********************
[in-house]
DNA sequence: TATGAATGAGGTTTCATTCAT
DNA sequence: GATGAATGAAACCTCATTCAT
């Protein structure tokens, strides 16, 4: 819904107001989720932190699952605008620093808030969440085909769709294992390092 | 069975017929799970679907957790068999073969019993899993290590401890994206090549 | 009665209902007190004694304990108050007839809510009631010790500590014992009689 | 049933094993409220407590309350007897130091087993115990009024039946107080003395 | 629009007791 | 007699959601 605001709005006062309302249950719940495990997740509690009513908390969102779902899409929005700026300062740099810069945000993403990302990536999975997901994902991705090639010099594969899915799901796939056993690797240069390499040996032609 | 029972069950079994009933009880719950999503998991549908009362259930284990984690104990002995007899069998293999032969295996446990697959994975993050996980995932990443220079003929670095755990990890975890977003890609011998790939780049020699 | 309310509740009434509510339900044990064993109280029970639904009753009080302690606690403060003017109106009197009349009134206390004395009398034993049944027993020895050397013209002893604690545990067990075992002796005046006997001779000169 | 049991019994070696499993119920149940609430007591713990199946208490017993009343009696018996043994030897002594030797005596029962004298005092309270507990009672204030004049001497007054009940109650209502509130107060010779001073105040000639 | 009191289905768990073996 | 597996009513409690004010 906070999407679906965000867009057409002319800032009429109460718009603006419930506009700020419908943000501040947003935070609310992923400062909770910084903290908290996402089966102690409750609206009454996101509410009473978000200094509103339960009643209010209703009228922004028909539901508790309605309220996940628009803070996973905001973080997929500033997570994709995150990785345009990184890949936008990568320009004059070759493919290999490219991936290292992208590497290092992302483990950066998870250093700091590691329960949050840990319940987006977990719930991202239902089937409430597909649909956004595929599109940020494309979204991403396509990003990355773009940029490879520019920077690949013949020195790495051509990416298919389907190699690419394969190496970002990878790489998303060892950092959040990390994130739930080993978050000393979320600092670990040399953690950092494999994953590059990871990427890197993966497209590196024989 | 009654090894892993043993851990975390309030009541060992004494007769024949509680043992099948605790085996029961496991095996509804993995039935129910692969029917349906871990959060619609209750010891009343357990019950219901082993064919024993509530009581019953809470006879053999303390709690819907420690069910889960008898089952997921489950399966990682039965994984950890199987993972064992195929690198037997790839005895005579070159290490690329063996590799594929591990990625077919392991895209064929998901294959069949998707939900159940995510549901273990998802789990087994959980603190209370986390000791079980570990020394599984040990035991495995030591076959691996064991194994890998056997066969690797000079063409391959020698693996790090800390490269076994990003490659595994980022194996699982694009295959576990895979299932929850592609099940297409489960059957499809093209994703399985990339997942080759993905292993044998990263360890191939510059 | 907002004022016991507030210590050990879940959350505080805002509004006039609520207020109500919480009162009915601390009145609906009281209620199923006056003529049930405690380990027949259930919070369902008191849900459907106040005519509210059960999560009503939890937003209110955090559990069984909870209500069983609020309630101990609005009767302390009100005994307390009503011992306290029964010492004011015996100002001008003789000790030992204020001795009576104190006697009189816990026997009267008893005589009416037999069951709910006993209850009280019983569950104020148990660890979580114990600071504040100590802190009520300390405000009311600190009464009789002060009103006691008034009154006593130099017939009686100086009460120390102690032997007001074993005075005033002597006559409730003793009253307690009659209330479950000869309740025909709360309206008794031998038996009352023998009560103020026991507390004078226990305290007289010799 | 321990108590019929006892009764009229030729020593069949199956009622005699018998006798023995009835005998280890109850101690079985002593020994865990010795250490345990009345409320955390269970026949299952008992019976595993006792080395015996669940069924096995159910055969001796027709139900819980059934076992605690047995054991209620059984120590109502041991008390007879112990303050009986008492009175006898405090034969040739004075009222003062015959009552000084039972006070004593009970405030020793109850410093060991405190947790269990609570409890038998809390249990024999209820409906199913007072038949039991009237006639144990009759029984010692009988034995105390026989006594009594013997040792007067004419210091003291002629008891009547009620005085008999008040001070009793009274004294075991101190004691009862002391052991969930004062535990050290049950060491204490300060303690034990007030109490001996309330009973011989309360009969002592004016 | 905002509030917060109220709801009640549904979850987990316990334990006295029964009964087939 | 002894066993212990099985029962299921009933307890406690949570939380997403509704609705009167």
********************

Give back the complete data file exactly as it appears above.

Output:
[in-house]
DNA sequence: TATGAATGAGGTTTCATTCAT
DNA sequence: GATGAATGAAACCTCATTCAT
């Protein structure tokens, strides 16, 4: 819904107001989720932190699952605008620093808030969440085909769709294992390092 | 069975017929799970679907957790068999073969019993899993290590401890994206090549 | 009665209902007190004694304990108050007839809510009631010790500590014992009689 | 049933094993409220407590309350007897130091087993115990009024039946107080003395 | 629009007791 | 007699959601 605001709005006062309302249950719940495990997740509690009513908390969102779902899409929005700026300062740099810069945000993403990302990536999975997901994902991705090639010099594969899915799901796939056993690797240069390499040996032609 | 029972069950079994009933009880719950999503998991549908009362259930284990984690104990002995007899069998293999032969295996446990697959994975993050996980995932990443220079003929670095755990990890975890977003890609011998790939780049020699 | 309310509740009434509510339900044990064993109280029970639904009753009080302690606690403060003017109106009197009349009134206390004395009398034993049944027993020895050397013209002893604690545990067990075992002796005046006997001779000169 | 049991019994070696499993119920149940609430007591713990199946208490017993009343009696018996043994030897002594030797005596029962004298005092309270507990009672204030004049001497007054009940109650209502509130107060010779001073105040000639 | 009191289905768990073996 | 597996009513409690004010 906070999407679906965000867009057409002319800032009429109460718009603006419930506009700020419908943000501040947003935070609310992923400062909770910084903290908290996402089966102690409750609206009454996101509410009473978000200094509103339960009643209010209703009228922004028909539901508790309605309220996940628009803070996973905001973080997929500033997570994709995150990785345009990184890949936008990568320009004059070759493919290999490219991936290292992208590497290092992302483990950066998870250093700091590691329960949050840990319940987006977990719930991202239902089937409430597909649909956004595929599109940020494309979204991403396509990003990355773009940029490879520019920077690949013949020195790495051509990416298919389907190699690419394969190496970002990878790489998303060892950092959040990390994130739930080993978050000393979320600092670990040399953690950092494999994953590059990871990427890197993966497209590196024989 | 009654090894892993043993851990975390309030009541060992004494007769024949509680043992099948605790085996029961496991095996509804993995039935129910692969029917349906871990959060619609209750010891009343357990019950219901082993064919024993509530009581019953809470006879053999303390709690819907420690069910889960008898089952997921489950399966990682039965994984950890199987993972064992195929690198037997790839005895005579070159290490690329063996590799594929591990990625077919392991895209064929998901294959069949998707939900159940995510549901273990998802789990087994959980603190209370986390000791079980570990020394599984040990035991495995030591076959691996064991194994890998056997066969690797000079063409391959020698693996790090800390490269076994990003490659595994980022194996699982694009295959576990895979299932929850592609099940297409489960059957499809093209994703399985990339997942080759993905292993044998990263360890191939510059 | 907002004022016991507030210590050990879940959350505080805002509004006039609520207020109500919480009162009915601390009145609906009281209620199923006056003529049930405690380990027949259930919070369902008191849900459907106040005519509210059960999560009503939890937003209110955090559990069984909870209500069983609020309630101990609005009767302390009100005994307390009503011992306290029964010492004011015996100002001008003789000790030992204020001795009576104190006697009189816990026997009267008893005589009416037999069951709910006993209850009280019983569950104020148990660890979580114990600071504040100590802190009520300390405000009311600190009464009789002060009103006691008034009154006593130099017939009686100086009460120390102690032997007001074993005075005033002597006559409730003793009253307690009659209330479950000869309740025909709360309206008794031998038996009352023998009560103020026991507390004078226990305290007289010799 | 321990108590019929006892009764009229030729020593069949199956009622005699018998006798023995009835005998280890109850101690079985002593020994865990010795250490345990009345409320955390269970026949299952008992019976595993006792080395015996669940069924096995159910055969001796027709139900819980059934076992605690047995054991209620059984120590109502041991008390007879112990303050009986008492009175006898405090034969040739004075009222003062015959009552000084039972006070004593009970405030020793109850410093060991405190947790269990609570409890038998809390249990024999209820409906199913007072038949039991009237006639144990009759029984010692009988034995105390026989006594009594013997040792007067004419210091003291002629008891009547009620005085008999008040001070009793009274004294075991101190004691009862002391052991969930004062535990050290049950060491204490300060303690034990007030109490001996309330009973011989309360009969002592004016 | 905002509030917060109220709801009640549904979850987990316990334990006295029964009964087939 | 002894066993212990099985029962299921009933307890406690949570939380997403509704609705009167």